Investment Advisor: How is the regulatory environment affecting your business? And is it pushing you more towards RIA vs. BD?
John Burmeister, Lion Street Financial president and CEO: Regulation — whoever’s in the office — is not going to go backwards. Where broker dealers and RIAs will succeed is they’ve got to have complete objectivity with the products that they offer. If you have a firm that is advisory only, it’s limited when it comes to what’s in the best interest of the client [even] if another product is suited [better] for a client’s needs.
Lion Street’s integrated platform with our life insurance side … allows us to be a little bit more nimble when it comes to regulatory changes. [Because of our] setup, we were able to minimize some of the expenses when [Labor's fiduciary rule] first came out.
We don’t have any proprietary technology, so we didn’t have to spend millions of dollars to change the system. We were able to operationalize the rule, and then we did the same thing with the Regulation Best Interest.
What Your Peers Are Reading
Reg BI was a bit more painful as we saw that regulation come to fruition, and we don’t know exactly how it’s going to be enforced. The biggest question is when enforcement comes and looks at what we rolled out as an industry, and when they go to our individual firms and offices, did we roll it out properly with what they envisioned?
Amy Webber, CEO, Cambridge Investment Research: I’m hearing that the SEC is already auditing firms, so buckle up. We all want to work together to make this work, [but] two weeks in and the first firm informed me that they had gotten an inquiry and [the SEC was] coming in to audit.
Regulation is going to continue to be an area of focus for all of us, whether we are on the broker dealer or on the RIA side. I also agree with John that my interpretation of what’s in the best interest of the client includes a firm be able to do both. So financial solutions holistically are probably the competitive advantage of the future.
And I’m not sure, at least in my career time, that the broker dealer side will go away. It’s just transforming and evolving. Gone are the days that a broker dealer [only executed] transactions. And, for the purposes of the future, focusing on both sides is important. If the administration changes it will get worse before it gets better.
I just think our industry is going to have to stand tall, continue to advocate for ourselves, get engaged, get our advisors out in front of them, continue to educate no different than we’ve been doing for the last, in my case, 30 years. There is value of advice overall … and we are going to be the ones that can help our advisors continue to do what they need to do.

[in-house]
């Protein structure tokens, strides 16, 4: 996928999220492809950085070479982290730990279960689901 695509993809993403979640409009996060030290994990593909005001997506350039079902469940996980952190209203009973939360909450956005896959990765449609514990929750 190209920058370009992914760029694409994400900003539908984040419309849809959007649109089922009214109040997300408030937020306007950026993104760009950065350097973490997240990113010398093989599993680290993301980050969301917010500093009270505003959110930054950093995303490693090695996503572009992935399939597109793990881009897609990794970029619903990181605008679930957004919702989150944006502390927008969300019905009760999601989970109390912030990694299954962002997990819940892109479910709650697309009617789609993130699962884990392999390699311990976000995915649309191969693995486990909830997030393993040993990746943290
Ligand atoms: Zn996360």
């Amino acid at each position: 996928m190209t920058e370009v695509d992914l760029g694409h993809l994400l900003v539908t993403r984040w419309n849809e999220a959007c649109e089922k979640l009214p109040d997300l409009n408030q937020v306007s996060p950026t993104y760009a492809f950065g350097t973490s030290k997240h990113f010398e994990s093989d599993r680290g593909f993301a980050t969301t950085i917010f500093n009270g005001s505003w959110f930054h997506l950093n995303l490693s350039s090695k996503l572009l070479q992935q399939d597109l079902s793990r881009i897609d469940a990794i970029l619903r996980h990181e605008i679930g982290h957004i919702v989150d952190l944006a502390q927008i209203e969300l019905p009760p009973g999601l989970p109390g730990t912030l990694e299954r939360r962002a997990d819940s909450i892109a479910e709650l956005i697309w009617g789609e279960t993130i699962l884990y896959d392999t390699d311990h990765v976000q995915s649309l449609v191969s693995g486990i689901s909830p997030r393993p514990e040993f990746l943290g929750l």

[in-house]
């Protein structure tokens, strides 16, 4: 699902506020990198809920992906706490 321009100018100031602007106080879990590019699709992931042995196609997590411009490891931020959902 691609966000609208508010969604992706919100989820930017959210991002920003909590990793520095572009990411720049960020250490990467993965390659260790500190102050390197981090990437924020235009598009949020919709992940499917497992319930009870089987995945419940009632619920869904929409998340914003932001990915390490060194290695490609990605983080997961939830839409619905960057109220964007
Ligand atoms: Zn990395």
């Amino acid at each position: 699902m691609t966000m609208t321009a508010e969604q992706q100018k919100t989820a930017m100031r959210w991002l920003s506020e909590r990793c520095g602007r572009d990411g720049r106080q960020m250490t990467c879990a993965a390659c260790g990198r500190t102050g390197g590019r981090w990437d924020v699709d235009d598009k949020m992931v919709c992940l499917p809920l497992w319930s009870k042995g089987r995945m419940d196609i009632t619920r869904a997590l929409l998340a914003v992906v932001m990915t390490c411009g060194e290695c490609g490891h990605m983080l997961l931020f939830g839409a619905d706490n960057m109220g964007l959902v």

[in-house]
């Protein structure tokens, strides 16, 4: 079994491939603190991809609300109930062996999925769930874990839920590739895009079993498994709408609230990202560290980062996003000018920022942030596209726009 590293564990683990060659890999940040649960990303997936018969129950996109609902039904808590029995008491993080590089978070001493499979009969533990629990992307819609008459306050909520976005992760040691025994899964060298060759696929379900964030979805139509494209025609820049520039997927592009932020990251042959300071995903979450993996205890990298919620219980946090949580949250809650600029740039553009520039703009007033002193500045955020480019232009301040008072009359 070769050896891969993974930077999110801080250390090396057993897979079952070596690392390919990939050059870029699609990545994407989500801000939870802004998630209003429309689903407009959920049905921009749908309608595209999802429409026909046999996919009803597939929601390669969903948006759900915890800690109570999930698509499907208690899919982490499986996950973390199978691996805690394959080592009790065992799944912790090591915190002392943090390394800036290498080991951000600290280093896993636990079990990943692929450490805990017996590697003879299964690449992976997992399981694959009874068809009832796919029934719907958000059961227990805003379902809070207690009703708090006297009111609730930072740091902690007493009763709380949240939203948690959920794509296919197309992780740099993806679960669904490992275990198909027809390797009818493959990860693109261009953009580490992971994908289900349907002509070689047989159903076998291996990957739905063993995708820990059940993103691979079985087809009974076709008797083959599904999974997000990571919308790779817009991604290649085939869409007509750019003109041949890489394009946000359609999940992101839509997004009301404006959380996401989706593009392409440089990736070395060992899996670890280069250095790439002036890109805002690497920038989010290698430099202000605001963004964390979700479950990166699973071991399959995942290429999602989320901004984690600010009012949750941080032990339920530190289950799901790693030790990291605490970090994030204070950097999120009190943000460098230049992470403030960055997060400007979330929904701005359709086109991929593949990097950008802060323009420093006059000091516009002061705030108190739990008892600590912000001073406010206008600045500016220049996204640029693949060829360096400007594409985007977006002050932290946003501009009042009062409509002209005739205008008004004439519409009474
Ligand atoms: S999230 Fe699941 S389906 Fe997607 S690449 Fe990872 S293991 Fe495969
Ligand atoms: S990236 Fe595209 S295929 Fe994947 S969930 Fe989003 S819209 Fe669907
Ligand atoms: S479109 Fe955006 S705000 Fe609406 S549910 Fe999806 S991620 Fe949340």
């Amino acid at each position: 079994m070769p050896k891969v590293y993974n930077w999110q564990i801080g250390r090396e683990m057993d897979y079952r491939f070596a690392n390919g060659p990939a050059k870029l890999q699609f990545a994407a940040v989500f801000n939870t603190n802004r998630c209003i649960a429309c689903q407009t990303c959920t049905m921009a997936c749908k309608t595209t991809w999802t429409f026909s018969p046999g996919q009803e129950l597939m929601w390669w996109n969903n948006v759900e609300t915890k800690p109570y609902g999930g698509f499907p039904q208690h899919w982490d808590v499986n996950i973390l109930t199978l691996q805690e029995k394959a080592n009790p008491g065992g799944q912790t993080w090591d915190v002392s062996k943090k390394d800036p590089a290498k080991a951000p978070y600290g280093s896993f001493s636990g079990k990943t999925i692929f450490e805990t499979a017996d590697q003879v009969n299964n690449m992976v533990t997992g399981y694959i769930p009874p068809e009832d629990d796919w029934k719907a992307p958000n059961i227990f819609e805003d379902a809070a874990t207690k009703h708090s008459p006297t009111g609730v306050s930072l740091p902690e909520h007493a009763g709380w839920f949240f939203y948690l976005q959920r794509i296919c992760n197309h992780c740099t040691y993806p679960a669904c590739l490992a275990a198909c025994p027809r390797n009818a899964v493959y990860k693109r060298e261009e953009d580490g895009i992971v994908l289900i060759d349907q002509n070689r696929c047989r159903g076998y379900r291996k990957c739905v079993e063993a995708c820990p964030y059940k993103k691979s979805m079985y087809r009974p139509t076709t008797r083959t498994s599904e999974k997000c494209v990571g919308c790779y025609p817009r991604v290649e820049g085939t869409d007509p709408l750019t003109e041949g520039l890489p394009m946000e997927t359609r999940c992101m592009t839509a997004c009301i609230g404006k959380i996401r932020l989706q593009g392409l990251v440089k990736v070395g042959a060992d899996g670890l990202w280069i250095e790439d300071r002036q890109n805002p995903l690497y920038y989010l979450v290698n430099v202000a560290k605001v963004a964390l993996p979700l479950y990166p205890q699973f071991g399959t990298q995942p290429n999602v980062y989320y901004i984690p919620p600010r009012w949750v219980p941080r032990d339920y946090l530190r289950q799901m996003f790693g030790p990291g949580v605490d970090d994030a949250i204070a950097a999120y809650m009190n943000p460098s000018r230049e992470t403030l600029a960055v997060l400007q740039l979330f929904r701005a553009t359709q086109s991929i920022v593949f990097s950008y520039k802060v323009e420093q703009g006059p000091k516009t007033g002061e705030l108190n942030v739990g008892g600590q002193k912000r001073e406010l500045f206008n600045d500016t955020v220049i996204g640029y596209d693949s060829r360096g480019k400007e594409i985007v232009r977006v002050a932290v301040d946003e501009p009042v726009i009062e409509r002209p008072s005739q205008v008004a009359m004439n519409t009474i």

We can’t sit back and let things happen to us, which is why much of the industry should be rallying around the efforts to get to the SEC, both on the broker dealer and the RIA side, to continue talking about this rule.
Tell us what to do, we will do it. We are a resilient industry that wants to do the right thing. But coming to us after the fact and adjusting an interpretation isn’t really what’s in the best interest of anyone.
Lon Dolber, CEO, president and CIO of American Portfolios Financial Services: Rule enforcement making by enforcement is a tough one. For my company, we’ve always emphasized our systems and platform and our “Lean Six Sigma” improvements.
That’s allowed me to move to the left and right with the rulemaking changes. We can attempt to influence the government through organizations like FSI, and [serve] on regulatory committees, but we can never be sure that our influence is going to get the change that we want.
I put a lot of emphasis on having an agile development structure at the firm, and we’ve been easily able to move [on] changes in our platform, whether it’s DOL, whether it’s Best Interest contracts. It’s a combination of proprietary systems that we own and operate and integrated systems.
As far as I’m concerned, I can’t totally control what’s going to happen with [regulation] — I can try to influence and that’s why we are members of FSI — but I can only control what I do [at my firm] 100%. How I conduct myself here, how I manage my firm and how I manage our processes and how structured and disciplined they are, that’s my control elements.
Ryan Diachok, president, Geneos Wealth Management: I agree 1000% that regulation through enforcement cannot be the new normal for our industry. That has to change because it doesn’t make sense. It’s not helping anybody.
I sensed the industry underestimated Reg BI in the early phase of it getting rolled out and all the nuances of it. Then [there was] this frenzied activity as we rolled up to the deadline.